THE High Court has approved a survival plan for DIY chain Atlantic Homecare.
Mr Justice Sean Ryan gave his approval to the rescue scheme allowing the chain, which is part of the Grafton Group, to exit examinership and continue to trade as a going concern.
The court heard that under the scheme, fewer jobs will be lost and less stores closed by Atlantic Homecare than had been originally feared. More than €5.7m in fresh investment has also been secured from its Woodies sister chain.
The court also heard that all of the chain's creditors were in favour of the scheme.
Last June, the Court appointed Declan McDonald of PwC as interim examiner to the Atlantic Homecare unit after he was told most of the chain's 13 stores were trading at a loss. The subsidiary that entered examinership included four Atlantic Homecare outlets and nine Woodies stores. Grafton runs another 27 Woodies outlets that weren't part of the examinership process.
Examinership was sought by the directors of the company. While having an accumulated loss of €21m for the last five years, the company had continued to trade with the support of other companies within the Grafton Group, in particular Woodies DIY, the court heard. The company did not have cash- flow issues.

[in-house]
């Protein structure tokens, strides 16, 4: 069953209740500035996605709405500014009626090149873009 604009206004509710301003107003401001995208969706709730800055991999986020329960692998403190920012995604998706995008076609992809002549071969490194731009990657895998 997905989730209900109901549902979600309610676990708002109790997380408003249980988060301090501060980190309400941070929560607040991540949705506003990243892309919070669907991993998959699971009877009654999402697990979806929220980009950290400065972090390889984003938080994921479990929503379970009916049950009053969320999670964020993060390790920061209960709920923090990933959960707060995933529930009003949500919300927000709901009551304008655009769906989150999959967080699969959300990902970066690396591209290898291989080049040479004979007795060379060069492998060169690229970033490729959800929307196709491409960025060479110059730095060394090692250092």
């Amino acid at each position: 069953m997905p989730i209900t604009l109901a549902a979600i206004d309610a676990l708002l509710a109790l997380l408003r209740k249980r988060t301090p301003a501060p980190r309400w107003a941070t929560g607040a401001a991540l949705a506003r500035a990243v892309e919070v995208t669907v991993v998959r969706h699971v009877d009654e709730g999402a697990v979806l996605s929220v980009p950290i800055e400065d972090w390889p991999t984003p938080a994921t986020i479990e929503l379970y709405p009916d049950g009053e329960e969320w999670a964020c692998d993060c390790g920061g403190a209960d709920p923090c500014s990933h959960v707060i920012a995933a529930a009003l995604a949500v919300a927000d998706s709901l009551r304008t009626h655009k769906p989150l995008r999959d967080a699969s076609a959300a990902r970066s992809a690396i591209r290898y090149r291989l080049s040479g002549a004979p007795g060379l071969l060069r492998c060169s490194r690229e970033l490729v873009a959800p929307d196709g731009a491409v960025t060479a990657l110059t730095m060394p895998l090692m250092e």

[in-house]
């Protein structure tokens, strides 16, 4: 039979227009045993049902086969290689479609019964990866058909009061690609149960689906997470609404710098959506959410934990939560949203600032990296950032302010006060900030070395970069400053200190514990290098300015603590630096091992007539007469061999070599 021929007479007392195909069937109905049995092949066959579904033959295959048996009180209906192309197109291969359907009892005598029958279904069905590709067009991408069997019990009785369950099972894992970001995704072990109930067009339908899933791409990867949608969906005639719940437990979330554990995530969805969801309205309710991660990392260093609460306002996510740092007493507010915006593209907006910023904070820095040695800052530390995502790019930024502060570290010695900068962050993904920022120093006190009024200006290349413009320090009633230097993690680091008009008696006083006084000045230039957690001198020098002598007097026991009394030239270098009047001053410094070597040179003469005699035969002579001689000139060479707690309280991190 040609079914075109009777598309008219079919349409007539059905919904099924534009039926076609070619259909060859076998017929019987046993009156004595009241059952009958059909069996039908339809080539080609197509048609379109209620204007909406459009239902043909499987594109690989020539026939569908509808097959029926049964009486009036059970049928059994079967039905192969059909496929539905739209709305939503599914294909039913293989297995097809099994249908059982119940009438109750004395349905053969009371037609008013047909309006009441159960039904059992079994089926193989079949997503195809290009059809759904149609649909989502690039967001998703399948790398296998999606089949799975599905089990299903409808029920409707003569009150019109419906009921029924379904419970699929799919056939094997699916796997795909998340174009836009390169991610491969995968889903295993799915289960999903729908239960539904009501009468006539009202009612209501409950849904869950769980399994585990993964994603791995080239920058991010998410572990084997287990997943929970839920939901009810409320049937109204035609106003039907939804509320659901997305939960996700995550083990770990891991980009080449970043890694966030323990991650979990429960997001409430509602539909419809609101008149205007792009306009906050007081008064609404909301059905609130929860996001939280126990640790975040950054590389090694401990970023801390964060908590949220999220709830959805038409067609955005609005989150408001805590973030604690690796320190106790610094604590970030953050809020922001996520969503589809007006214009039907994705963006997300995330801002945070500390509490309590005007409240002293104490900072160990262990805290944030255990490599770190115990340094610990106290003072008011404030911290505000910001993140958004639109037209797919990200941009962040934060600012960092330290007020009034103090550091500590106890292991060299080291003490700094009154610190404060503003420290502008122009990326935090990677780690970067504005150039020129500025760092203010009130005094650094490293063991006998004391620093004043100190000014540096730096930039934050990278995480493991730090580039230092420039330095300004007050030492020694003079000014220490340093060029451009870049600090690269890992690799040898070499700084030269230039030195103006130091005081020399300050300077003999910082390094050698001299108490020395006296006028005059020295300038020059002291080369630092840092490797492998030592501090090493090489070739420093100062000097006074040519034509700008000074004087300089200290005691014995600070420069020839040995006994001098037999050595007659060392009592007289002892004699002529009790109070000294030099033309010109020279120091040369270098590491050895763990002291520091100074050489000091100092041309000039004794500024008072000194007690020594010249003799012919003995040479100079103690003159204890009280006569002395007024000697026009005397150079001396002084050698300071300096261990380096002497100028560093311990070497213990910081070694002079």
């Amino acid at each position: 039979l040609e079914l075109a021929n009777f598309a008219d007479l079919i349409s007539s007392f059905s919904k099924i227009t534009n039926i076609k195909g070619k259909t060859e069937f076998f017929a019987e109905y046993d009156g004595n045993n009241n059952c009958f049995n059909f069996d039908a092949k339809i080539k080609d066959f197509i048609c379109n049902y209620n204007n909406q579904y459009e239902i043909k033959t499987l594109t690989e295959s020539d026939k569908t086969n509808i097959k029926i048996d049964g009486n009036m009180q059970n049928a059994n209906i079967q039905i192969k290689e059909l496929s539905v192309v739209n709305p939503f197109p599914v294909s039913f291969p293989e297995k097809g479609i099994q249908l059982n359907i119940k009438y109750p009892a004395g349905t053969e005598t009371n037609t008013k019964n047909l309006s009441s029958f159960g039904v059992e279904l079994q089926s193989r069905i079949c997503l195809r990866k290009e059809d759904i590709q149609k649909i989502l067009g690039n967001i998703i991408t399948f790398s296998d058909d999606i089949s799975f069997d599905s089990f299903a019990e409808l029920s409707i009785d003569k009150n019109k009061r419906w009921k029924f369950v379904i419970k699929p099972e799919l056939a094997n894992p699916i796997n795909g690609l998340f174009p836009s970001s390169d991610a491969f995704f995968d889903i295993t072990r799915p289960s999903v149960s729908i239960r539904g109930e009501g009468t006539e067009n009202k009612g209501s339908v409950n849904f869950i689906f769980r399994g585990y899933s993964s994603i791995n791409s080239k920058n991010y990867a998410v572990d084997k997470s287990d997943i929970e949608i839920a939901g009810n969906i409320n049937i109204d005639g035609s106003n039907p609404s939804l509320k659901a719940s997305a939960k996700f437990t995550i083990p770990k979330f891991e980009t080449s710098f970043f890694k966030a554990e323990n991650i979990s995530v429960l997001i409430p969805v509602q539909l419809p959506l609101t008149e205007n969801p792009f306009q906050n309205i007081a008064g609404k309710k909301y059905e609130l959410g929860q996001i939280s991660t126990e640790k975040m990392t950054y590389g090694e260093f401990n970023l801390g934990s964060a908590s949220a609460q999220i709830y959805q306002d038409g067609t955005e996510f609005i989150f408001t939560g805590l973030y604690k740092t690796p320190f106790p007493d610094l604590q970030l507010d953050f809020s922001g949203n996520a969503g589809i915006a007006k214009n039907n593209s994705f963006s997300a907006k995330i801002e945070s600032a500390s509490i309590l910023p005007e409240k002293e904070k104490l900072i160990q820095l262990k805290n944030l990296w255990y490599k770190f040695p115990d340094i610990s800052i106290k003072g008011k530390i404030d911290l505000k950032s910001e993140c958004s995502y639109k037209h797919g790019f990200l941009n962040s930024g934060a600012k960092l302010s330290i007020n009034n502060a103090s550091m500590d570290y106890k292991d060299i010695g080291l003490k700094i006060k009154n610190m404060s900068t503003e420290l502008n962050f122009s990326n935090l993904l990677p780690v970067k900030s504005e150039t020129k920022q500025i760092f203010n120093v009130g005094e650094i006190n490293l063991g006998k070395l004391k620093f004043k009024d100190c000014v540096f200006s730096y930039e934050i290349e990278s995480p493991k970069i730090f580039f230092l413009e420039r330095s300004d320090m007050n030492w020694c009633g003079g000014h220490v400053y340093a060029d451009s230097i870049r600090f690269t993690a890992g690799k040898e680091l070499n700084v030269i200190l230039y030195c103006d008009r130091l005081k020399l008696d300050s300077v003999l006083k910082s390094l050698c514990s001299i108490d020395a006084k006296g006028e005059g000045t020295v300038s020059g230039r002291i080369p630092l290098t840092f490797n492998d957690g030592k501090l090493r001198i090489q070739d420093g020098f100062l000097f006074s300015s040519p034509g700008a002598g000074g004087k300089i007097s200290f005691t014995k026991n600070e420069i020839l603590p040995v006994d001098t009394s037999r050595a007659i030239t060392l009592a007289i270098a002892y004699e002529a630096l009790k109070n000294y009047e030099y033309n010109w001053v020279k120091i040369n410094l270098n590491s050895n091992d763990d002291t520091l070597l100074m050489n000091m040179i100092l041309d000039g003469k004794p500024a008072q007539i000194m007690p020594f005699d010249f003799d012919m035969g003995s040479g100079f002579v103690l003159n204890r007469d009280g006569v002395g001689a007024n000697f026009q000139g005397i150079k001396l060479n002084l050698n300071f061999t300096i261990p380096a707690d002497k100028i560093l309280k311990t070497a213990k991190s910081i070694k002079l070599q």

Counsel for the examiner, Bernard Dunleavy, told the court yesterday that the examinership process had resulted in a better outcome than had been originally anticipated.
It had originally been proposed to shut five stores. However, under the scheme before the court only two stores in the group, at Limerick and Newbridge in Co Kildare, will close.
There will be 44 redundancies, but that is 70 fewer than initially proposed. The subsidiary had employed 348 people across its 13 stores.
Counsel said that all classes of the chain's creditors had voted in favour of the plan and Woodies DIY was investing €5.7m in Atlantic Homecare.
Counsel added that the examiner had also negotiated with landlords about rents, which represented the chain's largest liabilities. The chain's difficulties, counsel said, were mainly due to the deterioration of the economy, high rents and its staffing levels being more reflective of the boom era.
Mr Justice Ryan said creditors seemed to get more out of the scheme compared to other examinerships. In the circumstances, the judge said he had "no hesitation" in approving the scheme. He fixed midday next Friday as the date on which the chain will formally exit examinership.